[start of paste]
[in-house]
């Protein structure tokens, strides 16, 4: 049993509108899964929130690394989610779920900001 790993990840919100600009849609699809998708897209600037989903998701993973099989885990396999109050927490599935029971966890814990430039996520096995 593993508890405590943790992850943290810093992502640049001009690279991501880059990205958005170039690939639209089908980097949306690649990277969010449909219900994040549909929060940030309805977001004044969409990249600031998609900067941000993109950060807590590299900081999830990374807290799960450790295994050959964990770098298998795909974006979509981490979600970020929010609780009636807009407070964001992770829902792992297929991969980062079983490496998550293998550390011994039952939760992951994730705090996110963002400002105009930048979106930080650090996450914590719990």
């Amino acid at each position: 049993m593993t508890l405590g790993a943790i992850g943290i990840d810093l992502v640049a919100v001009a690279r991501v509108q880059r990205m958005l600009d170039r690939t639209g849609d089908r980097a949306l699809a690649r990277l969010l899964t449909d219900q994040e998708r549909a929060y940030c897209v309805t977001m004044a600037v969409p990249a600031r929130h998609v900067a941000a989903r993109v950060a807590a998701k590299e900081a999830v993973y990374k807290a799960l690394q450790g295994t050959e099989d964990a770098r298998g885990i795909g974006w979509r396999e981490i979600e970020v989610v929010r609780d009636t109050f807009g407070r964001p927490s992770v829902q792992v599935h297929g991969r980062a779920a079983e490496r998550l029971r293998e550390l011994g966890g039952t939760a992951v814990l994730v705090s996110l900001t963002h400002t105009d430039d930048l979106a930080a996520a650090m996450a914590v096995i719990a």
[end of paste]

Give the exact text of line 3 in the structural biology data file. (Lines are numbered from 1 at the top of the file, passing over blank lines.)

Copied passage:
């Amino acid at each position: 049993m593993t508890l405590g790993a943790i992850g943290i990840d810093l992502v640049a919100v001009a690279r991501v509108q880059r990205m958005l600009d170039r690939t639209g849609d089908r980097a949306l699809a690649r990277l969010l899964t449909d219900q994040e998708r549909a929060y940030c897209v309805t977001m004044a600037v969409p990249a600031r929130h998609v900067a941000a989903r993109v950060a807590a998701k590299e900081a999830v993973y990374k807290a799960l690394q450790g295994t050959e099989d964990a770098r298998g885990i795909g974006w979509r396999e981490i979600e970020v989610v929010r609780d009636t109050f807009g407070r964001p927490s992770v829902q792992v599935h297929g991969r980062a779920a079983e490496r998550l029971r293998e550390l011994g966890g039952t939760a992951v814990l994730v705090s996110l900001t963002h400002t105009d430039d930048l979106a930080a996520a650090m996450a914590v096995i719990a």